100mm H-alpha Solar-Telescope with B1200 blocking filter

by Lunt Solar Systems Print

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The Lunt 100mm solar refractor shows you much more of the living Sun than ordinary glass or Mylar white light solar filters that show only sunspots. With the Lunt LS100THa/B1200, you see the violent ever-changing tapestry of multiple prominences leaping off the edges of the solar disk and the explosive upheavals of flares and filaments on the face of the Sun. All of this is visible in addition to sunspots, faculae, and solar granulation in exquisite detail.

The Lunt LS100THa/B1200 consists of an 800mm focal length 100mm aperture f/8 refractor with an integrated Hydrogen-alpha solar filter. The two-part filter uses an internal etalon midway between the objective lens and the diagonal and a 12mm aperture blocking filter built into the standard equipment 2” star diagonal with 1.25” adapter that is mounted in the genuine 2” Feather Touch dual-speed Crayford focuser.

The 100mm Lunt has a revolutionary air pressure tuning mechanism built into the etalon. The air pressure tuning system allows the end user to make very subtle, yet crucial, adjustments to the solar image more easily than any coarser manual tilt tuning mechanism. The subtle tweaks that the air pressure tuning system allows can vastly improve the contrast and turn your observing experience from merely very nice to simply incredible.

The scope’s 100mm diameter singlet objective lens is fully multicoated. It is not necessary to use an achromatic doublet in a solar scope to correct for chromatic aberration in the violet end of the visible spectrum. Solar scopes are designed to observe only a single wavelength of red light at the opposite end of the spectrum. Why pay for two lenses to cure a problem that a solar scope is incapable of showing you in the first place? In addition, the front singlet lens design reduces the stray light of a two-lens achromat by 50%. With the matched collimation lens set built into the scope, it also fully corrects for on-axis coma, astigmatism, and de-centering aberrations and provides a spherically corrected flat-field image.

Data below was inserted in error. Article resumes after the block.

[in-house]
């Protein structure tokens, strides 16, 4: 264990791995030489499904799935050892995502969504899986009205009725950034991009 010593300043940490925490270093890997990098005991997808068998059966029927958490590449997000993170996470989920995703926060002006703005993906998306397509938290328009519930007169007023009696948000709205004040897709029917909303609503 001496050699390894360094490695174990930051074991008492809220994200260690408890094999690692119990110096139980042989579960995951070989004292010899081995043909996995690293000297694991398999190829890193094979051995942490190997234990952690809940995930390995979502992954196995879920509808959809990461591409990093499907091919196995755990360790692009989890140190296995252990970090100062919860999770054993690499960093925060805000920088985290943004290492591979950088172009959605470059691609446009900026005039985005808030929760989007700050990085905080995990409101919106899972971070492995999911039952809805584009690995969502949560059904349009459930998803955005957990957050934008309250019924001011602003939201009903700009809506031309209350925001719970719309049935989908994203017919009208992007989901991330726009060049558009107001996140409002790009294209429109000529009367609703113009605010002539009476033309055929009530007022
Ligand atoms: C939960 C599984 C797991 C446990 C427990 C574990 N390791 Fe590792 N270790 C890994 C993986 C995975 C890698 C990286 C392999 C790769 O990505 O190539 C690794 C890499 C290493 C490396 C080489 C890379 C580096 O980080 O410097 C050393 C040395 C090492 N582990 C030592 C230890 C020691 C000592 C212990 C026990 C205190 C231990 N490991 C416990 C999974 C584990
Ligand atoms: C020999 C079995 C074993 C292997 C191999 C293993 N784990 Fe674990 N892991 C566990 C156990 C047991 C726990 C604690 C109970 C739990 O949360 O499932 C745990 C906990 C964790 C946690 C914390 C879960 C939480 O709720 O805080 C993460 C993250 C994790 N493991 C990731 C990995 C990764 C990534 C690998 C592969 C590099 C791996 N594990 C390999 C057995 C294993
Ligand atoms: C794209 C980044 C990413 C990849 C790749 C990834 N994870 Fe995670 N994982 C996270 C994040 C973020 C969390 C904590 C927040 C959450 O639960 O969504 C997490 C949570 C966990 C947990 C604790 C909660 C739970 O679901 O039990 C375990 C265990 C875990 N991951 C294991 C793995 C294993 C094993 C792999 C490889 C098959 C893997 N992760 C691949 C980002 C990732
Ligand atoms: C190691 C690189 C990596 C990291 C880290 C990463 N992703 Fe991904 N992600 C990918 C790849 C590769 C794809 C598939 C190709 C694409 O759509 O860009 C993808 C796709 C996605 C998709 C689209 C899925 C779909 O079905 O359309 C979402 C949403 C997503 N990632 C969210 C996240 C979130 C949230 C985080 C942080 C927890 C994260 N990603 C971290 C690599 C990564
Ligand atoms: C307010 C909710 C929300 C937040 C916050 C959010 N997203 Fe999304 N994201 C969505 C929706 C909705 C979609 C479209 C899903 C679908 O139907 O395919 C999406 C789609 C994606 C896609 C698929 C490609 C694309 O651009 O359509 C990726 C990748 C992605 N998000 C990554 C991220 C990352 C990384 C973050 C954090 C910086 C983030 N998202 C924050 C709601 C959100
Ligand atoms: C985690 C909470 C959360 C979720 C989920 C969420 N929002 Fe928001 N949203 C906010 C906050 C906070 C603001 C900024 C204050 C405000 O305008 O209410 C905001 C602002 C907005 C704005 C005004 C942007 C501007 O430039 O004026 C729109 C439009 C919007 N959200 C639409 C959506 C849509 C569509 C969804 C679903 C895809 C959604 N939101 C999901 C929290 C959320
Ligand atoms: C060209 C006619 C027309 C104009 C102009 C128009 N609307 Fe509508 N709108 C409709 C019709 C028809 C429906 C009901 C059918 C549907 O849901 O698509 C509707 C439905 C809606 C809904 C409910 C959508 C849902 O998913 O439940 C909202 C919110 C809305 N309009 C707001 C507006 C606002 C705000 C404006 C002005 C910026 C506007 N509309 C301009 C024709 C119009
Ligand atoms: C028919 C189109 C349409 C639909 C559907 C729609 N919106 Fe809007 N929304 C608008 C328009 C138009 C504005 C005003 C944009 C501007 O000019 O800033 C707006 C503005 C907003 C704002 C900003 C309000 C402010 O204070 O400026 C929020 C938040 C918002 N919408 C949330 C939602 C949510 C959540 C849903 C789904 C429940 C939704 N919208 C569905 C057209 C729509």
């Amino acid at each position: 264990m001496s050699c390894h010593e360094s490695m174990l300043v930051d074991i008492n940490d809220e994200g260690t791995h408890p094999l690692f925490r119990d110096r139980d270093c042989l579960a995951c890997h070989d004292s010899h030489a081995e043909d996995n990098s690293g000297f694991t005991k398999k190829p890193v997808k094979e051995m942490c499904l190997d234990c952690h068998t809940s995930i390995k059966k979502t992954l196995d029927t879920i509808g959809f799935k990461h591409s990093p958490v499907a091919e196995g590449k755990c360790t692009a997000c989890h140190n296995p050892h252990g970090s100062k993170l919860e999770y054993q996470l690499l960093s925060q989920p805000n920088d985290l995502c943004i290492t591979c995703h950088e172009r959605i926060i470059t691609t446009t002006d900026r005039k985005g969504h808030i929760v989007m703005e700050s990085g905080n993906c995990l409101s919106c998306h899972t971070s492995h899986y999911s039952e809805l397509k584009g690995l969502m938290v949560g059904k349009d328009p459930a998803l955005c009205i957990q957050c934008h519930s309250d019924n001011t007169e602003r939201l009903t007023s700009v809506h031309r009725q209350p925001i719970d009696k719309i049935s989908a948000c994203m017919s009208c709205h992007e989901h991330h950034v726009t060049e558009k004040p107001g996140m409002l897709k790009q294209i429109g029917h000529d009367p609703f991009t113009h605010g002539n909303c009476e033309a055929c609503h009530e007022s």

The filter has a <0.7 Ångstrom passband, centered on the 6562.8 Ångstrom H-alpha line. The sub-Ångstrom passband width gives you balanced views of feathery prominences and low-contrast surface detail alike. The filter is thermally stable, so there is no drifting off the H-alpha line as the filter heats up during use. The 12mm clear aperture of the blocking filter portion of the H-alpha system (which is built into the star diagonal housing) is ideally matched to the focal length of the telescope to give you a large 7.3mm diameter image of the full disk of the Sun at prime focus, with a 1.16 arc second resolution that will let you see amazing amounts of surface and prominence detail.